For decades, U.S. refineries have been processing crude from Canadian oil sands. The Keystone pipeline could expand access to this vital resource by providing transportation for an additional 830,000 barrels of oil a day. Investing in Canadian oil sands will also produce more than 340,000 U.S. jobs and generate about $34 billion in revenue for the U.S. government, according to an economic analysis by the Canadian Energy Research Institute.
“Nearly 1,000 U.S. businesses in 47 states already provide services, materials or equipment to Canada in support of oil sands development,” said Schild. “The finished pipeline will be a lifeline to nearby Canadian supplies of crude oil for U.S. workers and for businesses and families that depend on secure and affordable energy.”
The 45-day public comment period on the supplemental analysis began April 22. It was scheduled to conclude on June 6.
API reported that nearly 70 U.S. mayors and a coalition of 30 Minnesota lawmakers sent letters to Secretary of State Hillary Clinton urging the State Department to swiftly approve the project which has been under review by the government in consultation with 10 federal agencies for nearly three years.
Regarding the Alaskan oil pipeline, company officials addressed concern about the future of the line, which is carrying less than a third of the volume it once did and at a much slower speed. Executives have said repeatedly for the past 20 years that it is essential for the pipeline to maintain a higher flow of crude if the 48-inch pipeline that services the historic North Slope oilfield is to remain operative.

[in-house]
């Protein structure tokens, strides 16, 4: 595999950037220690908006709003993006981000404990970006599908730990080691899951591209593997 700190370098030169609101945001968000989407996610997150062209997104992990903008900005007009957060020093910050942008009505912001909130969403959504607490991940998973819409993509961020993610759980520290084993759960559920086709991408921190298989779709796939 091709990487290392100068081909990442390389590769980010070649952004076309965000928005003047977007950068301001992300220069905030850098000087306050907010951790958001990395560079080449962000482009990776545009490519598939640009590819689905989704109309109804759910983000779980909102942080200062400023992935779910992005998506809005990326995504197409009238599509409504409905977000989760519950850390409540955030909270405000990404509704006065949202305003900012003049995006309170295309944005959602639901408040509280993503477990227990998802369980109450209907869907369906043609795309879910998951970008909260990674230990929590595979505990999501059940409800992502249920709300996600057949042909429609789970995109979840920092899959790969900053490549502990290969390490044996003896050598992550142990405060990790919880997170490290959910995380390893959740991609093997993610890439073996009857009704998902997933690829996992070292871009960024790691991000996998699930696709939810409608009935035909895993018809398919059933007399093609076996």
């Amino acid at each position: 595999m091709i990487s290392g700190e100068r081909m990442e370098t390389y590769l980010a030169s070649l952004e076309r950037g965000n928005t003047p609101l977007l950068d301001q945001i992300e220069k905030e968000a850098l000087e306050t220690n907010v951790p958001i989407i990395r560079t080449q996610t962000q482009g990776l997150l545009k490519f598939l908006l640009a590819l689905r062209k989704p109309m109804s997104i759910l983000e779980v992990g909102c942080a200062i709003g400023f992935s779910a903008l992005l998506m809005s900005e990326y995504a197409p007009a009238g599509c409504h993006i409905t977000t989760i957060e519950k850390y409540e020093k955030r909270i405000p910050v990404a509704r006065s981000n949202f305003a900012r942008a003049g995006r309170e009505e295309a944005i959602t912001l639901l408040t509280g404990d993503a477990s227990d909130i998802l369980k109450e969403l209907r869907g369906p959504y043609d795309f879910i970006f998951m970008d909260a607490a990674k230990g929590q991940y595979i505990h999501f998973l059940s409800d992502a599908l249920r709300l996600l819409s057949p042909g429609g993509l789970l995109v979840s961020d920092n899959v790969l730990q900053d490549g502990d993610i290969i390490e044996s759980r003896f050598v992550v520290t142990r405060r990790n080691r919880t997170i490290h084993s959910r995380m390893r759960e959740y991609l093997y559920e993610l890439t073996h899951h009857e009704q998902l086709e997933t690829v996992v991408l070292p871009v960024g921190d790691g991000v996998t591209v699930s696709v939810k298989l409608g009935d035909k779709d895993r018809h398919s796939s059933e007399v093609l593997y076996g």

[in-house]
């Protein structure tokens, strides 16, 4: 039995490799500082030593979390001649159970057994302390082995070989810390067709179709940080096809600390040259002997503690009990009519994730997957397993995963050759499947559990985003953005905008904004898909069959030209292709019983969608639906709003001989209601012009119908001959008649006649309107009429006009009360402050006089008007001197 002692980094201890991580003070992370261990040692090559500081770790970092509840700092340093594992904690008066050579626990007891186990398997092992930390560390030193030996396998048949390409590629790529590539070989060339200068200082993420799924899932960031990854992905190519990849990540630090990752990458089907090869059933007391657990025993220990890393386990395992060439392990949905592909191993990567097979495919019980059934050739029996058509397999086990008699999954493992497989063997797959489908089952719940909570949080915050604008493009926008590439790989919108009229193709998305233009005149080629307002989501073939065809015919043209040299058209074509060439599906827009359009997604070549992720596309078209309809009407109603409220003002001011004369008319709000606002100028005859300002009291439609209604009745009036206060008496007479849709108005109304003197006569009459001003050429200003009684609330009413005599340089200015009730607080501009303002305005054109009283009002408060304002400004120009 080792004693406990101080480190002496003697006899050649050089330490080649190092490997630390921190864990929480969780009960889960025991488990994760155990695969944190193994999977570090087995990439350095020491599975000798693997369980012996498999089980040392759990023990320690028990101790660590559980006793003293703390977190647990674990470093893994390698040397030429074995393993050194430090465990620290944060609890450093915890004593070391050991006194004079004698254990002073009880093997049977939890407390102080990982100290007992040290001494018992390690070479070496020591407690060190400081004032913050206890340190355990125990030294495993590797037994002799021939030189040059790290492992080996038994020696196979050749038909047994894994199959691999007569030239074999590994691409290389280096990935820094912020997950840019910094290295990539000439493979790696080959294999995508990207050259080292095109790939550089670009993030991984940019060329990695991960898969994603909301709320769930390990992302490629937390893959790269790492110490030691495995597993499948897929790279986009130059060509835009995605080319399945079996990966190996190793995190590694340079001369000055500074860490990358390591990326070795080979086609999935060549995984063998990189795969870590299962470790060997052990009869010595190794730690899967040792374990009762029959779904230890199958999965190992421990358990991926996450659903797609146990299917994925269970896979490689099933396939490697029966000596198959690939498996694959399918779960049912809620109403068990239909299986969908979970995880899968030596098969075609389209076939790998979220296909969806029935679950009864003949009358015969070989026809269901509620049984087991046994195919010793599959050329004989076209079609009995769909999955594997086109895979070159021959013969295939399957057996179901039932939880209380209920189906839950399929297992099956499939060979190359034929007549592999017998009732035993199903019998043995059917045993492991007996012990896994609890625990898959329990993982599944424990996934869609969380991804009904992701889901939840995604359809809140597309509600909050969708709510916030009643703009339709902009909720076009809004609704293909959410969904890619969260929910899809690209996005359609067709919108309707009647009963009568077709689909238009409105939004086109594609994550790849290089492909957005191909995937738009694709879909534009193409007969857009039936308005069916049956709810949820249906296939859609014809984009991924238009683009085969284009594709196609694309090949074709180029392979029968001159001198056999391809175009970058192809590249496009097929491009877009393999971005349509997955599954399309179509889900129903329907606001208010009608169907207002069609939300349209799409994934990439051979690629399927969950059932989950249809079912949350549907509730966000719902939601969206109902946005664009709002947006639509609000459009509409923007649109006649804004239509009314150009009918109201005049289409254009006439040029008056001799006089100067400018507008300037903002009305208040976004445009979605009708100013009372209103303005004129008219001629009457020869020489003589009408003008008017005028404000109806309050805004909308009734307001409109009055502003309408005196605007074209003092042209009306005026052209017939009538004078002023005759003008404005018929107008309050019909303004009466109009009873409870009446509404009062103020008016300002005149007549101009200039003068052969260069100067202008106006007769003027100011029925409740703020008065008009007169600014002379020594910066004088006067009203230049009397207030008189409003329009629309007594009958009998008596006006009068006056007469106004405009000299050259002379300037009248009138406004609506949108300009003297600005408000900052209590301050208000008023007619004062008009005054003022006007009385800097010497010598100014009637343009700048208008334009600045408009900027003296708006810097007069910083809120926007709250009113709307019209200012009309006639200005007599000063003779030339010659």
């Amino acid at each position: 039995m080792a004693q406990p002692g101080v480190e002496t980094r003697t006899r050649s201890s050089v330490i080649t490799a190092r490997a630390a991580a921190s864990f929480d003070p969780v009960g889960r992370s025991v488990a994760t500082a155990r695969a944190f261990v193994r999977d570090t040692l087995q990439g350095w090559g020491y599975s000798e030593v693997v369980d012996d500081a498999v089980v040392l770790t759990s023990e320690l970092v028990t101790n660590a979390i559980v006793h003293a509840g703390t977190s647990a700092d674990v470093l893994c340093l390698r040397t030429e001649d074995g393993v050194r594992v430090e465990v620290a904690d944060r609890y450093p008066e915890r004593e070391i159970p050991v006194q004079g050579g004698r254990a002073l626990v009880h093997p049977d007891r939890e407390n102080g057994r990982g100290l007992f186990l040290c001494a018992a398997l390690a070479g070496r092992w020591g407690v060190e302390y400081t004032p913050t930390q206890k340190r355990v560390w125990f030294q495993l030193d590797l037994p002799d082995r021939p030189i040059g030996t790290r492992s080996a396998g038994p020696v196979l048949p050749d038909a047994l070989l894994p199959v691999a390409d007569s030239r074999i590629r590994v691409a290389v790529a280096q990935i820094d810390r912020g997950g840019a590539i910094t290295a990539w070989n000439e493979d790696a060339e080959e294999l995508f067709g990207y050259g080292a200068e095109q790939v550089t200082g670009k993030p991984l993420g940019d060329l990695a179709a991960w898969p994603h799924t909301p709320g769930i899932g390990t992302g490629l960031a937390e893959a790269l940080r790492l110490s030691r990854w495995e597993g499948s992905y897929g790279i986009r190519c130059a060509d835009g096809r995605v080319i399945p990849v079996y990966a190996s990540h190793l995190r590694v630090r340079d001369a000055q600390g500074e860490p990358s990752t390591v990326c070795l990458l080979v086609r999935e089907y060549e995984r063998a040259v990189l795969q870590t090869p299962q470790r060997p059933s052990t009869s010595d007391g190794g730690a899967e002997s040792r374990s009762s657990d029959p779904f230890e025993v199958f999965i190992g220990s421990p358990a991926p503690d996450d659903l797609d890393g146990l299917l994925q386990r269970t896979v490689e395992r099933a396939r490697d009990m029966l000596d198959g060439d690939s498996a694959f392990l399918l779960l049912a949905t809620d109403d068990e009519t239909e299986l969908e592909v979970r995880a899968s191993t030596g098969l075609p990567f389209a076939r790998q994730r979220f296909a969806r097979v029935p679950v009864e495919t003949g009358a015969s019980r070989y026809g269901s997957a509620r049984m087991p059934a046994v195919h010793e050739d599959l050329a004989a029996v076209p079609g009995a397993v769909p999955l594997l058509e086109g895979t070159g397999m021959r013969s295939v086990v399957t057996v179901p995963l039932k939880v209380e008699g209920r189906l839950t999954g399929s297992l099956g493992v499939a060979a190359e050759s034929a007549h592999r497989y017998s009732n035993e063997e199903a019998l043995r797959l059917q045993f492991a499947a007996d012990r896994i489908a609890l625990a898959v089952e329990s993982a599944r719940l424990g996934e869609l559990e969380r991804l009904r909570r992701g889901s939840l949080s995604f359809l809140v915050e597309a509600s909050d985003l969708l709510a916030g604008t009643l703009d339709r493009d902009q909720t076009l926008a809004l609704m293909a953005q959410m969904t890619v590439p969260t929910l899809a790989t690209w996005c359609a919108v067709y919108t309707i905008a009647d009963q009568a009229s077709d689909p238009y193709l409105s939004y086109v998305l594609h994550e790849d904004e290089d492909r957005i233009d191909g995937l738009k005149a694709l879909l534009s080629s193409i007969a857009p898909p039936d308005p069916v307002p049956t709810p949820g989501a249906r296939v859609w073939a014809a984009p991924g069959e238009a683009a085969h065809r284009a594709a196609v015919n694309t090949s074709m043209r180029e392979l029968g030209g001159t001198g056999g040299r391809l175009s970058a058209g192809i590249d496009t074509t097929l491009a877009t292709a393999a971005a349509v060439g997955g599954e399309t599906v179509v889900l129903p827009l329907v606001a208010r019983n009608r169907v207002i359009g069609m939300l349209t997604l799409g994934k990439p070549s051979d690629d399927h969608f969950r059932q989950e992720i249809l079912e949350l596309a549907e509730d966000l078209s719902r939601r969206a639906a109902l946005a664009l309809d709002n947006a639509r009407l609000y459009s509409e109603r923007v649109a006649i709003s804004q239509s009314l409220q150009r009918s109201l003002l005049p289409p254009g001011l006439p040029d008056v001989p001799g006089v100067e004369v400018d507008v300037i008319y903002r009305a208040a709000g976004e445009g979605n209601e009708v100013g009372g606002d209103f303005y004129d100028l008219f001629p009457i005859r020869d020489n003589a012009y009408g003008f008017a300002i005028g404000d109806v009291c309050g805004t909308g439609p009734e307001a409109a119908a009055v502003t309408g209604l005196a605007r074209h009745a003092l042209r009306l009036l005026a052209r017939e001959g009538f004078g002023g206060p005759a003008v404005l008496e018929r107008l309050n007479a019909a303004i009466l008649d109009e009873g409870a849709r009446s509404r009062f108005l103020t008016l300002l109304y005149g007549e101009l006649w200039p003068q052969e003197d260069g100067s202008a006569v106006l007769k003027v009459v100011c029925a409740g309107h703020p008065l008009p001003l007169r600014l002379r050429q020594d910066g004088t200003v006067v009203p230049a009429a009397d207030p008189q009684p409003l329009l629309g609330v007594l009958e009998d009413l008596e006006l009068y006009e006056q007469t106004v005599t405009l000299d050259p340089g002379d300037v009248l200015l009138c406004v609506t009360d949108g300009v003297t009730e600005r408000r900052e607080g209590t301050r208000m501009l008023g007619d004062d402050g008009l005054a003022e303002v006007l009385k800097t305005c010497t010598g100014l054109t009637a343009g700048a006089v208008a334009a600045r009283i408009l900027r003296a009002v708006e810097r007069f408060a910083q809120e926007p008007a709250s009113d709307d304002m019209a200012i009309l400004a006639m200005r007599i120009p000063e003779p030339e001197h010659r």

Reversing that trend will require the opportunity to drill in new areas of Alaska, most of them owned by the federal government, which is being pressured by Alaskan lawmakers to open up more lands for drilling.
While Koch Pipeline out of Wichita, KS won the 2011 Distinguished Award for Safety and Environmental Performance, it was not the only company to win API honors. ExxonMobil Pipeline won the Occupational Safety Performance Award for large operators, for the third straight year.
In the small operator category, three companies shared that honor, including CITGO Pipeline Company (for the second year in a row), Portland Pipe Line Corporation, and TransMontaigne Product Services Inc., all reporting no OSHA recordable incidents for employees and contractors.
The Environmental Performance Award in the small operator category, with each recipient reporting no releases, went to Equistar Chemicals, LP – Equistar Pipelines and Genesis Energy, Inc.
Meanwhile, as it continues to battle against proposed cuts in industry tax incentives and for increased opportunities to explore for oil and gas, API released another report disclosing that the U.S. oil and natural gas industry supports 9.2 million American jobs and 7.7% of the U.S. economy, according to a new study commissioned by API and conducted by PwC (PricewaterhouseCoopers LLP).
The new report updates data from a previous report and shows that, between 2007 and 2009, the economic activity supported by the industry actually increased in size as a percentage of U.S. GDP, from 7.5 to 7.7%. The economic impact of the oil and natural gas industry reaches all 50 states and the District of Columbia, according to the study. The top 15 states in percentage of jobs supported by the industry in 2009 were Wyoming, Louisiana, Texas, Oklahoma, Alaska, North Dakota, New Mexico, West Virginia, Delaware, Kansas, Montana, Mississippi, Colorado, Arkansas, and Utah.